Heisenberg’s arrogance and pride permeate the entire episode in “Say My Name.” Heisenberg has developed such delusions of grandeur that when Mike calls him out in the last scene, Heisenberg snaps. He is incapable of realizing the tremendous damage he has wrought. Or he just doesn’t care.
Tonight’s episode was the best of the season. Who else will die next week?
Classic Coke is better than New Coke: So the pitch works. Classic Coke is better than some “tepid off brand.” Throughout this episode, Heisenberg appeals to the very thing that makes him tick—pride and gigantic ego. And interesting, it seems to have only worked with Declan. Well, perhaps the money too. But it is interesting that Heisenberg reveals his soul in this episode.
I asserted last week that Declan is a smart businessman, and so it’s true. Even Mike is impressed with Heisenberg’s bravado. “I gotta hand it to you,” he says, perplexed, to Heisenberg. Mike understands what Heisenberg can’t—that he is one lucky SOB.
The fond farewell. Mike almost seemed sad about Jesse. He likes the kid and knows that he still is in danger. Notice that he shakes Jesse’s hand? He wants nothing to do with Heisenberg and this just chaffs him.
The Carwash: It makes sense that Heisenberg would hide his meth in the car wash, but Skylar realizes what he won’t—that violence will surely follow. Even though Jesse has indicated to Heisenberg that he wants out, it seems that carwash interaction might have finally sealed it. Heisenberg’s indifference toward his wife seems to seep into Jesse’s essence. It is here that Jesse begins to realize what Heisenberg can’t or won’t—his family is in danger.
Everyone Loves Bacon: The fun, jazzy music in this scene somehow works. It creates alight tempo in an otherwise very dark and dreary episode. But bacon banana cookies? Oh, he knows a way to a secretary’s heart. So the details of exactly how Mike pays off his guys are cleverly revealed. And the nest egg for his granddaughter.
Although he warns Heisenberg to take care of the bug he planted in Hank’s office, it sure works to Mike’s benefit as he is able to dispose of all the incriminating evidence, including the computer. But what is Mike watching—Double Indemnity? I am not sure. Let me know.
So, finally, finally Jesse breaks with the petulant Heisenberg. This was a terrific scene as Heisenberg uses every manipulative trick he can with Jesse to keep him on. First he appeals to his pride. That doesn’t work. Then Heisenberg tries the “you’re a slacker vibe” on him, like his father. “Video games and go-carts,” he levels at Jesse. It must have sounded like his father, and then he reminds Jesse that he is a father. Then he insults his manhood. Next, it’s reverse psychology, where Heisenberg reveals that he “wants it” badly. Oh, the arrogance and hubris. Finally, pathetic Heisenberg results to desperation and then screaming “you get nothing.” Did he sound like Judge Smails to his grandson?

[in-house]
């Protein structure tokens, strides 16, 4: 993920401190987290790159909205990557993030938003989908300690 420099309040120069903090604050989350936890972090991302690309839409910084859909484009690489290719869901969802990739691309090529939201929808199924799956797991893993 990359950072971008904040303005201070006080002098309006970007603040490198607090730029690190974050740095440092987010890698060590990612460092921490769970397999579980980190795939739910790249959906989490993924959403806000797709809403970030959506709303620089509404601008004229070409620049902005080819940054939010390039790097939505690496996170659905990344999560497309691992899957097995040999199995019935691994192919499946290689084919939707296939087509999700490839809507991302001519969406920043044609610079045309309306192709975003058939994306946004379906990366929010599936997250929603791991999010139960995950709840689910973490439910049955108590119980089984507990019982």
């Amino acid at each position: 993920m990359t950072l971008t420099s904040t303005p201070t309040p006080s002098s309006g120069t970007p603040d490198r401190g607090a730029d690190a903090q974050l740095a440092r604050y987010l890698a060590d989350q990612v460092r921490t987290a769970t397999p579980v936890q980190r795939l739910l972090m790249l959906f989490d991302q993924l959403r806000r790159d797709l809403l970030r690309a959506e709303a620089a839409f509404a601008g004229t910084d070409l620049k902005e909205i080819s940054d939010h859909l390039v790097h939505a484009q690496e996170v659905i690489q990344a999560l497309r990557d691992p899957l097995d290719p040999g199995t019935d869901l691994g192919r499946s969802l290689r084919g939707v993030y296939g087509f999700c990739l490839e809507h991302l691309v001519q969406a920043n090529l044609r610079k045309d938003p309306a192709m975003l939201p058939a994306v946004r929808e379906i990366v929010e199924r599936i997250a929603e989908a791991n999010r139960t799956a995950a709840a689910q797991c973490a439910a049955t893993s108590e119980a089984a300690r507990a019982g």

Hank’s Hunch: Hank is obsessed kind of like Heisenberg is. It seems that the same impulses and desires fuel both these guys. Hank defies his boss and requires Gomey to tail Mike’s lawyer—Mr. Bacon Banana Cookies. Gomey thinks it’s a bad idea, but Hank’s the boss.
And boy, oh boy is Todd an eager employee. Though Heisenberg does not need Antoine Lavoisier, Todd’s alacrity clearly assuages Heisenberg’s growing ego. He likes to teach the eager and those who respect his intellect.
The music is terrific here. It added some lightness to the episode.
Heisenberg whips up some tears in Hank’s office. Of course, it sends Hank scampering for coffee, but I kept thinking, what is Hank going to do when he eventually, as he must, finds out that his brother in-law is the man he is looking for? Of course, the fortuitous information Heisenberg overhears works in his favor. Mike’s lawyer is going to flip.
Hanks’s hunch pays off. I like the details here. The writing team works hard to make things make sense and I bought it. Did you?
With his lucky information, Heisenberg calls Mike to warn him about the DEA agents closing in. This reminded me of when Gus did the same thing for Hank, as the crazy cousins were coming to kill him. However, this call was not anonymous. It brought the tension back into the episode and I began to realize that there will be no happy endings for anyone in Breaking Bad—including the innocent.
The firm of Larry, Curly and Moe, Saul says to the “brain trust.” Saul is no his game. Saul is typically funny again, but his ego is bruised. Why would Mike go with some other lawyer? Mike needs some help, but Saul can’t, so Jesse steps up. But Mike does not want to jeopardize the kid anymore, so Heisenberg offers to help—not out of some notion of altruism, of course. Cleary, he just wants a modicum of respect from Mike. Oh sure, the nine names, too.
This was a tense and great scene. Mike tells Heisenberg the truth—that he is a “lucky son of a bitch,” that’s all. A dangerous one, but lucky all the same. He’s no Gus Fring. This is too much for Heisenberg’s massive ego.
It is sad to see Mike go, but how else would it end for Mike? It would have been great to see Mike retire and vanish into the New Mexico desert. Not going to happen in this dark series.
In a rage induced by the force of the truth, Heisenberg shoots Mike in a most cowardly fashion. For all Heisenberg’s bravado and machismo, he doesn’t confront Mike man-to-man. No, he runs up on him when his back is figuratively turned.
The brutal last scene by the river, when Heisenberg realizes that Lydia had the money and that he did not need to shoot Mike, underscores just how delusion and dangerous Heisenberg has become. It can’t be too long before this danger impacts his own family.
“Let me die in peace,” Mike says. All that he worked for, the reason he sold his soul, to provide for his granddaughter, goes for naught. What a tragic ending.
Reviewed By Ron Peltier